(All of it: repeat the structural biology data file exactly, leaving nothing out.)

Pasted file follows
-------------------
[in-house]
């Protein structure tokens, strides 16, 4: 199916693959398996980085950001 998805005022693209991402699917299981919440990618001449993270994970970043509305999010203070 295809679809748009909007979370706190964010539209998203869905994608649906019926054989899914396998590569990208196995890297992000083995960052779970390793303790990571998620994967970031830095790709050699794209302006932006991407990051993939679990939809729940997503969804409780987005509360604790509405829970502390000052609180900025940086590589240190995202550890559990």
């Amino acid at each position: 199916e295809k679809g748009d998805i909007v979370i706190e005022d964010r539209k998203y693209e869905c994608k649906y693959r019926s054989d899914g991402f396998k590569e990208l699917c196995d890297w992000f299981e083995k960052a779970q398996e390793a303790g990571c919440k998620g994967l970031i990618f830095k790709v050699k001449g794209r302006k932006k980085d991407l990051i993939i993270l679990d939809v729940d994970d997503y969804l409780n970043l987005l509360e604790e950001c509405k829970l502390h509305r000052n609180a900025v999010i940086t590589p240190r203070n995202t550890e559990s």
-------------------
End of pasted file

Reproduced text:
[in-house]
């Protein structure tokens, strides 16, 4: 199916693959398996980085950001 998805005022693209991402699917299981919440990618001449993270994970970043509305999010203070 295809679809748009909007979370706190964010539209998203869905994608649906019926054989899914396998590569990208196995890297992000083995960052779970390793303790990571998620994967970031830095790709050699794209302006932006991407990051993939679990939809729940997503969804409780987005509360604790509405829970502390000052609180900025940086590589240190995202550890559990």
């Amino acid at each position: 199916e295809k679809g748009d998805i909007v979370i706190e005022d964010r539209k998203y693209e869905c994608k649906y693959r019926s054989d899914g991402f396998k590569e990208l699917c196995d890297w992000f299981e083995k960052a779970q398996e390793a303790g990571c919440k998620g994967l970031i990618f830095k790709v050699k001449g794209r302006k932006k980085d991407l990051i993939i993270l679990d939809v729940d994970d997503y969804l409780n970043l987005l509360e604790e950001c509405k829970l502390h509305r000052n609180a900025v999010i940086t590589p240190r203070n995202t550890e559990s």